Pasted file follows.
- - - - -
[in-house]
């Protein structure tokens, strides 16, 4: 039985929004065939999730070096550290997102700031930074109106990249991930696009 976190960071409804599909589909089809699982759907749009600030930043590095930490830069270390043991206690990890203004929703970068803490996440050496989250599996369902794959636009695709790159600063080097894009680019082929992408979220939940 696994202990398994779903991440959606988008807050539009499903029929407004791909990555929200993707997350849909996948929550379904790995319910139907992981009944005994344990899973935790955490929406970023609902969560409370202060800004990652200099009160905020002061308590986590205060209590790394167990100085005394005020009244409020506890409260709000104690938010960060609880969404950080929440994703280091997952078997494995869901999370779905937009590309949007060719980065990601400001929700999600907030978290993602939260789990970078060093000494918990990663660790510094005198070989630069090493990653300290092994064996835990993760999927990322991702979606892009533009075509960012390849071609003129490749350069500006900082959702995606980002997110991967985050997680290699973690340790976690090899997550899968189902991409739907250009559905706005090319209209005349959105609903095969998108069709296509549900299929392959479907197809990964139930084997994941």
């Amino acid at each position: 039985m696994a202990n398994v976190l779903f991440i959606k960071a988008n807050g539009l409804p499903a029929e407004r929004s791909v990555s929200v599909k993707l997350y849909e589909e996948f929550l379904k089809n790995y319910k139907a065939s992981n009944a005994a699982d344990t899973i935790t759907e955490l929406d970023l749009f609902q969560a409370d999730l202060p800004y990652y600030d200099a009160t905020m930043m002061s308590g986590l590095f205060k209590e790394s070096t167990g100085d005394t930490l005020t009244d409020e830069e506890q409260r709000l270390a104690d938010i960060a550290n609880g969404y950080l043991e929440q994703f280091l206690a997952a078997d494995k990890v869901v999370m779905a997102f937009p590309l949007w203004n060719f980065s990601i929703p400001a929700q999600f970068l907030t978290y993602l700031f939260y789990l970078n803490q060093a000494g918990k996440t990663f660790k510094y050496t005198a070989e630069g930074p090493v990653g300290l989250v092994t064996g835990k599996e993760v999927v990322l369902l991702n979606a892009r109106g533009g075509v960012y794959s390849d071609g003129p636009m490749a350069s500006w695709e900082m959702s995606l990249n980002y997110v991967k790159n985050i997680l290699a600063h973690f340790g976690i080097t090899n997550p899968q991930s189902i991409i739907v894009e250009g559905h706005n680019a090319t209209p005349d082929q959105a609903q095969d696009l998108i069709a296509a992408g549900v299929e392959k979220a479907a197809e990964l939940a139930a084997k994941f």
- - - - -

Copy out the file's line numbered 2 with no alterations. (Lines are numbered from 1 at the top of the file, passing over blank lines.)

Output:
């Protein structure tokens, strides 16, 4: 039985929004065939999730070096550290997102700031930074109106990249991930696009 976190960071409804599909589909089809699982759907749009600030930043590095930490830069270390043991206690990890203004929703970068803490996440050496989250599996369902794959636009695709790159600063080097894009680019082929992408979220939940 696994202990398994779903991440959606988008807050539009499903029929407004791909990555929200993707997350849909996948929550379904790995319910139907992981009944005994344990899973935790955490929406970023609902969560409370202060800004990652200099009160905020002061308590986590205060209590790394167990100085005394005020009244409020506890409260709000104690938010960060609880969404950080929440994703280091997952078997494995869901999370779905937009590309949007060719980065990601400001929700999600907030978290993602939260789990970078060093000494918990990663660790510094005198070989630069090493990653300290092994064996835990993760999927990322991702979606892009533009075509960012390849071609003129490749350069500006900082959702995606980002997110991967985050997680290699973690340790976690090899997550899968189902991409739907250009559905706005090319209209005349959105609903095969998108069709296509549900299929392959479907197809990964139930084997994941």